We are entitled to take pride in the Convention and the prospect of its early entry-into-force, particularly when the stockpilers of 90% of cluster munitions in the world have hitherto failed to live up to their responsibility to urgently address this pressing humanitarian problem. However, we cannot afford to relax and the second phase of our common endeavour lies ahead.
I see three immediate challenges. Although 107 States adopted the treaty last May, and almost 100 States signed it in Oslo in December, it will only enter into force six months after the thirtieth ratification. So this is our first challenge – getting to thirty.
Becoming party to an international legal instrument is a significant undertaking. I am proud that Ireland was able to sign and ratify the CCM on the day it opened for signature, as we did ten years previously for the Ottawa Anti-Personnel Mine Ban Convention. The fact that there was cross-party support for early action on this issue considerably facilitated our task.
I am confident that a number of States are at an advanced stage in their parliamentary procedures and will ratify soon. Some may require assistance of a technical nature. For others, the obstacle is more political. There may be regional tensions, where one State will not move unless another does. There is scope here for further collaboration between States and the CMC in supporting States and mobilising political pressure for ratification.
The second challenge on which we can work together is effective implementation of the Convention once it enters into force. Already, the Lao People’s Democratic Republic has offered to host the first Meeting of States Parties, which must be held within one year of entry into force. This is entirely fitting, as Lao PDR is the country most affected by cluster munitions. Organising such a major event is a serious challenge for any country, but all the more so for one which continues to face its own developmental issues. Again, the CMC is to the fore, in working to achieve the necessary support for Lao in this endeavour. Ireland looks forward to playing its own role in this process.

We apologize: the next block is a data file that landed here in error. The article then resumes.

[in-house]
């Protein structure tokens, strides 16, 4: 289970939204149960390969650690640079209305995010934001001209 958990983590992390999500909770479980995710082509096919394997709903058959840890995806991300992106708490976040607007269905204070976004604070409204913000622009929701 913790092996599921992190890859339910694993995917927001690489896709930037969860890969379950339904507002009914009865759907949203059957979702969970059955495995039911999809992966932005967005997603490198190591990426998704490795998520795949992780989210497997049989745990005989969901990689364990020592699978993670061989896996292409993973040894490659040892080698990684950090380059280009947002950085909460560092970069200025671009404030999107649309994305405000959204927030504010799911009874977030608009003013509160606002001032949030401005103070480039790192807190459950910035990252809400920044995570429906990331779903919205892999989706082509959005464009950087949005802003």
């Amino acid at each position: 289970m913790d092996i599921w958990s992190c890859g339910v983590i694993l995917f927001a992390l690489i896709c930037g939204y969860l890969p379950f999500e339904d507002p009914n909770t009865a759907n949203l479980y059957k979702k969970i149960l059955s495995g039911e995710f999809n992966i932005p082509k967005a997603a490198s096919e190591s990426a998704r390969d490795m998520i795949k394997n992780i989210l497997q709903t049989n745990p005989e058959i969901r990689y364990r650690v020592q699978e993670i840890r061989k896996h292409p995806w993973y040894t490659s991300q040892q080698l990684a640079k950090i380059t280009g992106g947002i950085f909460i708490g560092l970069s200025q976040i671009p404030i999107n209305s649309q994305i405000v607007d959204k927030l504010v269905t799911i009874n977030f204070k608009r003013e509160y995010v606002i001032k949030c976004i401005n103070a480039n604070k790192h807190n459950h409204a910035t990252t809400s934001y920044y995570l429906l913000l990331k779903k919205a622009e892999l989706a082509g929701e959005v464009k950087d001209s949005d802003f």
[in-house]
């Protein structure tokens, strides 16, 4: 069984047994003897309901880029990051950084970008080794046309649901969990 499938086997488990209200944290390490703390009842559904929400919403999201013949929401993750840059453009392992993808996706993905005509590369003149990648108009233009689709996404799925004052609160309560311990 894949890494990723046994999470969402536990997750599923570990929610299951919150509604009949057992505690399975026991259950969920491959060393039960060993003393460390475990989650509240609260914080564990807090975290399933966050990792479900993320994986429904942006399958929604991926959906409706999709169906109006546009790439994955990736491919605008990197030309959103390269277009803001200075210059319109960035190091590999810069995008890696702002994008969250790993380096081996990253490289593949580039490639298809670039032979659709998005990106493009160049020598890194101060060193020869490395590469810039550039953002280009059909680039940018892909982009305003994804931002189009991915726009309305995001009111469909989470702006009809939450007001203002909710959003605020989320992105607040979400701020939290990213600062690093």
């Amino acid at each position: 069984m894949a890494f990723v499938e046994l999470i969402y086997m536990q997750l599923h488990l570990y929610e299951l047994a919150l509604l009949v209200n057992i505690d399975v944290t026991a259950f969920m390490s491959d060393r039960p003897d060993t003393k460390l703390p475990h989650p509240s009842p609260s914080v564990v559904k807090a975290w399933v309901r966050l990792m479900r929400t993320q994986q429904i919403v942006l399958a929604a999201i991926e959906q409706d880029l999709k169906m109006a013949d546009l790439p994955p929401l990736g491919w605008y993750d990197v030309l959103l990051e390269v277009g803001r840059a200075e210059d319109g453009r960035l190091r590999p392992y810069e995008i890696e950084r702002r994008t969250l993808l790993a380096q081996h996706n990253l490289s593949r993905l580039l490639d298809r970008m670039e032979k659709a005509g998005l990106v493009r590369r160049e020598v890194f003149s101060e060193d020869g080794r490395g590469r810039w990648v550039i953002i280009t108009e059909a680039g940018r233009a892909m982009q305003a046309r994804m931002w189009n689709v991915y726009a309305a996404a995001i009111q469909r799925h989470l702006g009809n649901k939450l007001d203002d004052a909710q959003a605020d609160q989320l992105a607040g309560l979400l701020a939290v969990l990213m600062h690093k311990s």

The third challenge relates to those States which, to put it mildly, hesitate to join the Convention. From the outset, it has been clear that not every State will wish to join, whether we regard their reasons as well-founded or not. Our aim has therefore also been to establish a new international norm, where it will become unthinkable for any State to use cluster munitions. Recent events in Georgia demonstrate the scale of the challenge. I am convinced that, as the pace of ratification of the Convention gathers momentum, its international recognition and influence will extend not only to those States formally party to it, but also to those brought before the court of public opinion. I am heartened by the almost universal respect for the Ottawa Convention and look forward to a similar status for the CCM.
Dear Friends, Dear Branislav,
We would not be here today without the Cluster Munition Coalition. We will not get to where we want to be without the Cluster Munition Coalition. The Tipperary Peace Prize is a fitting acknowledgement of what has been achieved and what we can do together. Let’s do it!Top